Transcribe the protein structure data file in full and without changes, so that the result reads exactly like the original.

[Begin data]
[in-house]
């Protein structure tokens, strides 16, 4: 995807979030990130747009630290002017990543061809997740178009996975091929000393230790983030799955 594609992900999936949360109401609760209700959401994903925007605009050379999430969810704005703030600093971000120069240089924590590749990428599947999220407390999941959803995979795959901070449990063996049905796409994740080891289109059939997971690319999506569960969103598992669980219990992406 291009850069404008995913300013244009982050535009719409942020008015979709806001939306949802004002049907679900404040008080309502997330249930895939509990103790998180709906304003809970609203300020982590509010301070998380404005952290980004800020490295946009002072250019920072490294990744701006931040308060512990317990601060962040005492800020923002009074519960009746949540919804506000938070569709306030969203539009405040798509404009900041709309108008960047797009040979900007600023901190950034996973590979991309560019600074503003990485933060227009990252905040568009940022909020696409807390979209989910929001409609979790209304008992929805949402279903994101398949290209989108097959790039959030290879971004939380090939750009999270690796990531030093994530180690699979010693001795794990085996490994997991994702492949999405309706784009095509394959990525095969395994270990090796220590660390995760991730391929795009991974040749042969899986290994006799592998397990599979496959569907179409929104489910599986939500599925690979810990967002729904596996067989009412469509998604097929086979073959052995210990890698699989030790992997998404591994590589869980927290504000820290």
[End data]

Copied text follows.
[in-house]
């Protein structure tokens, strides 16, 4: 995807979030990130747009630290002017990543061809997740178009996975091929000393230790983030799955 594609992900999936949360109401609760209700959401994903925007605009050379999430969810704005703030600093971000120069240089924590590749990428599947999220407390999941959803995979795959901070449990063996049905796409994740080891289109059939997971690319999506569960969103598992669980219990992406 291009850069404008995913300013244009982050535009719409942020008015979709806001939306949802004002049907679900404040008080309502997330249930895939509990103790998180709906304003809970609203300020982590509010301070998380404005952290980004800020490295946009002072250019920072490294990744701006931040308060512990317990601060962040005492800020923002009074519960009746949540919804506000938070569709306030969203539009405040798509404009900041709309108008960047797009040979900007600023901190950034996973590979991309560019600074503003990485933060227009990252905040568009940022909020696409807390979209989910929001409609979790209304008992929805949402279903994101398949290209989108097959790039959030290879971004939380090939750009999270690796990531030093994530180690699979010693001795794990085996490994997991994702492949999405309706784009095509394959990525095969395994270990090796220590660390995760991730391929795009991974040749042969899986290994006799592998397990599979496959569907179409929104489910599986939500599925690979810990967002729904596996067989009412469509998604097929086979073959052995210990890698699989030790992997998404591994590589869980927290504000820290």